Marvel’s “Black Panther” doesn’t get lost in the endless abyss of cliche superhero movies. It does more than entertain with death-defying action, it persuades the viewer to be a part of a political revolution. Along with starring the first black superhero in the comic book world and having a predominately African-American cast, “Black Panther” packs a progressive punch; just what Hollywood needs.
The world believes Wakanda, Marvels’ fictional African country and the main setting of the film, is a place riddled with poverty and limited resources; a Third World country. Unbeknownst to the rest of the world, Wakanda is the opposite and has a seemingly endless stream of technological innovations. The country has characteristics of a utopian society, with influences of Afrofuturism; a term coined in 1994 by academic Mark Dery in his essay, “Black to the Future.”
“Afrofuturism combines elements of science fiction, historical fiction, speculative fiction, fantasy, Afrocentricity, and magic realism with non-western beliefs,” said author Ytasha Womack.
While celebrating the beauty and strength of African culture the director, Ryan Coogler, gives the viewers a great visual representation of this term. The ceremony held for T’Challa’s (Chadwick Boseman) impending kingship mirrored a vibrant painting coming to life by paying homage to traditional African wardrobe, tattoos and dance.
“Black Panther’s” cinematic qualities and musical feats are important to the film’s record-breaking success; however, its societal impact is powerful.
The film indirectly addresses some of America’s political hot topics such as immigration, refugee assistance and the unfair advantages certain people have over others. Nikta (Lupita Nyong’o), is the main advocate for Wakanda sharing their advanced resources and technological intelligence with those struggling around the world. Her thoughts and beliefs reflect the people of today, mainly minorities, who are fighting for an equal playing field and opportunities towards success.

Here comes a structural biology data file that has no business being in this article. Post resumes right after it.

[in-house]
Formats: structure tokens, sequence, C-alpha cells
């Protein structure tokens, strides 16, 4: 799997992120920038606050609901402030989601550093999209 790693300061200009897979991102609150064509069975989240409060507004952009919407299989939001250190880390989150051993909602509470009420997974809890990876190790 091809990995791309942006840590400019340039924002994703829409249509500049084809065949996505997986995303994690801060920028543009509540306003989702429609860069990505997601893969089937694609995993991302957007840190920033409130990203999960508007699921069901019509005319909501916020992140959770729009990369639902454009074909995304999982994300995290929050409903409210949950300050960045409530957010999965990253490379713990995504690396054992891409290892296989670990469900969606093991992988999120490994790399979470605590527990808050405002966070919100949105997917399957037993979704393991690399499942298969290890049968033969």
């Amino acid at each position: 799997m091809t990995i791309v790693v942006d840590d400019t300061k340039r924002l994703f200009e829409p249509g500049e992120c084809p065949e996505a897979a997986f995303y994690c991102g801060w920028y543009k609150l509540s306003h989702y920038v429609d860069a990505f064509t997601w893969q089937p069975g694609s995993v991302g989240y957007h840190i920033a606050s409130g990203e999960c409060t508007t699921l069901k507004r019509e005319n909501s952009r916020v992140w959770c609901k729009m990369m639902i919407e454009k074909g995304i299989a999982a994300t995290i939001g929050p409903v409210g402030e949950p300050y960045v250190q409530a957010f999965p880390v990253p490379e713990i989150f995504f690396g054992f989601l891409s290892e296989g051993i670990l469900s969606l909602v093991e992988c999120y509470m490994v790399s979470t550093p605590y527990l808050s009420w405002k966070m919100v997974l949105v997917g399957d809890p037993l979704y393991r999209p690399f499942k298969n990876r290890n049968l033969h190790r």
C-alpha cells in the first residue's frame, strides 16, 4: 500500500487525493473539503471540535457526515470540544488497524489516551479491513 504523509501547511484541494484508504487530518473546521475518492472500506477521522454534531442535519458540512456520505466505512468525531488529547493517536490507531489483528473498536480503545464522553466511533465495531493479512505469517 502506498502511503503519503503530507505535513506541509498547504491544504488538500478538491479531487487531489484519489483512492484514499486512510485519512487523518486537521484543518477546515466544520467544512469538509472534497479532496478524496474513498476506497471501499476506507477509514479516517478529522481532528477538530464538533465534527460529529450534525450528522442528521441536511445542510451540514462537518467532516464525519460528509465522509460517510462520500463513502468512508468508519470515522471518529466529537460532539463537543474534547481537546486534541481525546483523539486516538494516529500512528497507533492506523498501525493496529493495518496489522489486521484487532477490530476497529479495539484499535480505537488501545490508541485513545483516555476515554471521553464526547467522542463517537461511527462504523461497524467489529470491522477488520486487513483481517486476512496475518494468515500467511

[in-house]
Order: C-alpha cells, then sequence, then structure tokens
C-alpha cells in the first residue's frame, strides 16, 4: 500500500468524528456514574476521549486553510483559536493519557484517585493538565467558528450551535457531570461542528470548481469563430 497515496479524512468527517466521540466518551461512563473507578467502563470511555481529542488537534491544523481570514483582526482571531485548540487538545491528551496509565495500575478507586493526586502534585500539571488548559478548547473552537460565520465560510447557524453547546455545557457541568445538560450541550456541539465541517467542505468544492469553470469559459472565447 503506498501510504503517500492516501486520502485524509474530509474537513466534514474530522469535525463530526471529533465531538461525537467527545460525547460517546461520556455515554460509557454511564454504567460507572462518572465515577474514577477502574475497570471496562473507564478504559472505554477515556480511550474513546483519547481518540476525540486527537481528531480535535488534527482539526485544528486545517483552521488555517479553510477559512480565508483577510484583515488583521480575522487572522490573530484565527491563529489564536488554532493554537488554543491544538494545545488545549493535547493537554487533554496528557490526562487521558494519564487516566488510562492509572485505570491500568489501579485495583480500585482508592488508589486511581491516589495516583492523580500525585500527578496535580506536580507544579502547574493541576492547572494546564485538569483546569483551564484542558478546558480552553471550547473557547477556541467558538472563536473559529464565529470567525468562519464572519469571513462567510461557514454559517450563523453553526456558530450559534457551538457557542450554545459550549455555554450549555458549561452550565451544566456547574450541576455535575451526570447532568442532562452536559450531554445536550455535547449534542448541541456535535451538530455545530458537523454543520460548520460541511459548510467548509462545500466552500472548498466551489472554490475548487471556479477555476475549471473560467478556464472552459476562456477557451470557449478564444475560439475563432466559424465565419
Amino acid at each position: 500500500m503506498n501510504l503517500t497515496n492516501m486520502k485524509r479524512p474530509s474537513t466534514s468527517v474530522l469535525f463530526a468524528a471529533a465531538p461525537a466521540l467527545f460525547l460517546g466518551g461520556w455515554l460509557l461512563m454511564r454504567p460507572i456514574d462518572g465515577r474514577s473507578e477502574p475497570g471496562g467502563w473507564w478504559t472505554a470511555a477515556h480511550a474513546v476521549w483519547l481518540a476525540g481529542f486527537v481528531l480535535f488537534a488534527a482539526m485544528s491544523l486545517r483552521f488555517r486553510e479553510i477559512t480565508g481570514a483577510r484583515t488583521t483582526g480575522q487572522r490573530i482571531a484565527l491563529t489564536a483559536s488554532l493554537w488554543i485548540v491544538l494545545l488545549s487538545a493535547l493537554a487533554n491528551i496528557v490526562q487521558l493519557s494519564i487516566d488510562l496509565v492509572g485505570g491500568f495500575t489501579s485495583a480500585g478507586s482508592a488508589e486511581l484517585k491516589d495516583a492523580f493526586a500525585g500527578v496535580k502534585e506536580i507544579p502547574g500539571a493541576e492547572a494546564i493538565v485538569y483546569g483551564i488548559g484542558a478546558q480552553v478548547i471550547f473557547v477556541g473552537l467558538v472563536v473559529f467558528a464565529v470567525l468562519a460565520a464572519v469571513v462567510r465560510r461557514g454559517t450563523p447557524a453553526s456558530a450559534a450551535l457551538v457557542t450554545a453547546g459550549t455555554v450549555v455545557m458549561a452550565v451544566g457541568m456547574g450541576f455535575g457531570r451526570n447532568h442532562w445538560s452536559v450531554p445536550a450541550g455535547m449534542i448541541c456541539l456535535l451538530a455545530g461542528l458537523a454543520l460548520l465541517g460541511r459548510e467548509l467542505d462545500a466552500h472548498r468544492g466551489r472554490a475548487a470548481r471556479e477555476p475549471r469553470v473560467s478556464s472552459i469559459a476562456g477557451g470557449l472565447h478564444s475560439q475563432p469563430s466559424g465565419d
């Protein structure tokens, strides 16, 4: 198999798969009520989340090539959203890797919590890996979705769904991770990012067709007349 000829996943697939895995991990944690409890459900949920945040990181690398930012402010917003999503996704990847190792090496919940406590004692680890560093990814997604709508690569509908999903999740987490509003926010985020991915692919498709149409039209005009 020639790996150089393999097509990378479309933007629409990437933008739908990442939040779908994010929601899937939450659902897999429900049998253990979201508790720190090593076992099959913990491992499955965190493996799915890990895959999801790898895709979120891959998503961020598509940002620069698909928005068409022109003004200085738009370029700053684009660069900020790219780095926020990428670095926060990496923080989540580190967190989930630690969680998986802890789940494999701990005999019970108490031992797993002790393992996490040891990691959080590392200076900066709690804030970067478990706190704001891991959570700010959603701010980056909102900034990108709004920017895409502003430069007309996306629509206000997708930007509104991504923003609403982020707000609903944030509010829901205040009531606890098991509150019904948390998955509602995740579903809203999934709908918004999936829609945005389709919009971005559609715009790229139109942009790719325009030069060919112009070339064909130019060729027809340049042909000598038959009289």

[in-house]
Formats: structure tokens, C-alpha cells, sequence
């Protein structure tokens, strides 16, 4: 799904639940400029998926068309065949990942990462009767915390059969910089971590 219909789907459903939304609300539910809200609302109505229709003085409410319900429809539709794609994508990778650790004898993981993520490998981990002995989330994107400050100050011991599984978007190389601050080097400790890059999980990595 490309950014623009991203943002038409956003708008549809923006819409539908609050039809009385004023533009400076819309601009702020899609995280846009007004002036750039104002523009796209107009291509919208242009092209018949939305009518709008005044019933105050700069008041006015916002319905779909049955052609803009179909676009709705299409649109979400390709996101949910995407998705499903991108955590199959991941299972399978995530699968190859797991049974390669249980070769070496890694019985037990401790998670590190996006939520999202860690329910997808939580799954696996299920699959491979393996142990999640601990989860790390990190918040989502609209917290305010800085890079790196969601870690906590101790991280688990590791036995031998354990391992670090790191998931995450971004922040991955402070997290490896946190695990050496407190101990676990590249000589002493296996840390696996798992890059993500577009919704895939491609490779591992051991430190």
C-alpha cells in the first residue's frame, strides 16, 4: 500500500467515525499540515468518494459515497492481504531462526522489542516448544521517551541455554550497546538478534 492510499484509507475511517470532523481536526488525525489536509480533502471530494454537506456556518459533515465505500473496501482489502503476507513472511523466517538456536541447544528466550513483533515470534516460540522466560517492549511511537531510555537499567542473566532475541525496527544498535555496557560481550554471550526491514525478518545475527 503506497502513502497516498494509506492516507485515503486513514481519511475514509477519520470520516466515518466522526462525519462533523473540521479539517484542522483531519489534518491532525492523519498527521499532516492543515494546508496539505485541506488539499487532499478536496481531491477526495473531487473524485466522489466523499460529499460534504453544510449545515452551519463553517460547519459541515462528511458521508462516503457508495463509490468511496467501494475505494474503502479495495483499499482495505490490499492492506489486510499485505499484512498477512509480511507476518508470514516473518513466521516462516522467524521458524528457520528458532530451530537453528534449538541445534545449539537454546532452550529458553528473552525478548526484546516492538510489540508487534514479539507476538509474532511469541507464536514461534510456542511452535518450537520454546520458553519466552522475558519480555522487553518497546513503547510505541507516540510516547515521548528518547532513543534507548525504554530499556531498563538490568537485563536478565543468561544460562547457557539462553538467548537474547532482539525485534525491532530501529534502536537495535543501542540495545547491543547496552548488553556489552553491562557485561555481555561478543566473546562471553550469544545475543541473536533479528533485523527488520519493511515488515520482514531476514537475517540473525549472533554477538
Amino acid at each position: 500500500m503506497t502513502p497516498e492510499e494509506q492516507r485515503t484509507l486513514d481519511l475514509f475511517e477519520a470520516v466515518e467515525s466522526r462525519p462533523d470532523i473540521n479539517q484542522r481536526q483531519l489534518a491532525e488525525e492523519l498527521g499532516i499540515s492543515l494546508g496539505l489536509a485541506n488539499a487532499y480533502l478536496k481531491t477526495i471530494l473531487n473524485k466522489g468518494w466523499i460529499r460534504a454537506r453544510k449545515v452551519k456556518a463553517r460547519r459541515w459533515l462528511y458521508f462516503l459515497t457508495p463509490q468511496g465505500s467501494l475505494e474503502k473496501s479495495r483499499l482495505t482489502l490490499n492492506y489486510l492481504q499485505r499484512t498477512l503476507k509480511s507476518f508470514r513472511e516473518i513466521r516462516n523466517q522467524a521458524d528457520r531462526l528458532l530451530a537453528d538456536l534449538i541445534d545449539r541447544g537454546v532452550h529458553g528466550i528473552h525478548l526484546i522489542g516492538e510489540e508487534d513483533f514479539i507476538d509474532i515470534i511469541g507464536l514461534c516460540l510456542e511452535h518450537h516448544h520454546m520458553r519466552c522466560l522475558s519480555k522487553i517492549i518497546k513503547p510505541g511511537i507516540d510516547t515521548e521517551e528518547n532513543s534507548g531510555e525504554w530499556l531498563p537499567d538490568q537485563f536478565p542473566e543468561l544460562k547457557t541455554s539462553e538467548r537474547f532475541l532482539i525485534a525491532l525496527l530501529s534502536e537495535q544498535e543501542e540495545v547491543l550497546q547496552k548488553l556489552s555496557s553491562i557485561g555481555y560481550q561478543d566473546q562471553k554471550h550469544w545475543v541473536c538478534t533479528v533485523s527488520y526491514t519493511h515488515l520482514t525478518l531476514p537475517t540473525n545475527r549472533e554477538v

In fact, the backstory of main antagonist Erik Killmonger (Michael B. Jordan) mirrors the relatable conditions of people of all ages across urban centers of America. Killmonger grew up in Oakland and holds great animosity for Wakanda’s lack of action to share the technological advancements with their American bred brothers and sisters; especially since he is half Wakandan himself. The murder of his father, N’Jobu former prince of Wakanda, only further ignites his hatred towards the country, and more specifically, his cousin T’Challa.
Killmonger finally gets the chance to stand before Wakandan royalty, but he has to prove he isn’t an imposter and folds his lower lip down, showing a tattoo only true Wakandans possess. Despite the inked proof, queen Ramonda (Angela Bassett) denies his Wakandan blood and does not want an “outsider” in the country, much less battle her son for the throne. Ramonda is not the only one that holds this mindset; several Wakandans hold this value, and this is part of the reason they have not shared their inspiring advancements with the world. Opinions like this have been around since the beginning of time and continue today with the treatment immigrants face.
Once the battle ensues the connections between the American Revolutionary War are uncanny. The opposing Wakandan sides are wearing red and blue, not only the colors of the British and Americans during the war but also the colors of Republicans and Democrats today.
Similar to the start of nearly all battles, Killmonger and T’Challa have differing opinions for the future of Wakanda. Kimonger wants to use the country’s advanced weapons to supply revolutionists all over the world and inspire them to overthrow their oppressors, sometimes referred to as colonists, while T’Challa wants to give aid, teach and inspire those with Wakanda’s knowledge.
Of course T’Challa prevails, but victory isn’t the main feeling elicited in the final scene; it’s hope for a better future for children across the world, with the assistance of Wakanda’s intelligence resources.
Pan to Oakland and the same makeshift basketball court Killmonger played on as a kid; not much has changed. However, T’Challa plans to revolutionize the area with Wakandan technology and knowledge in honor of his late cousin Killmonger.
Then “a Bugatti spaceship,” as said by one of the kids, mesmerizes the kids as it lands on the court, but one makes eye contact with T’Challa and asks if the ship is his. Even though that question goes unanswered, the viewer sees a heart-warming exchange as the Black Panther encourages and inspires these boys, maybe for the first time in their lives, to be something other than what society tells them.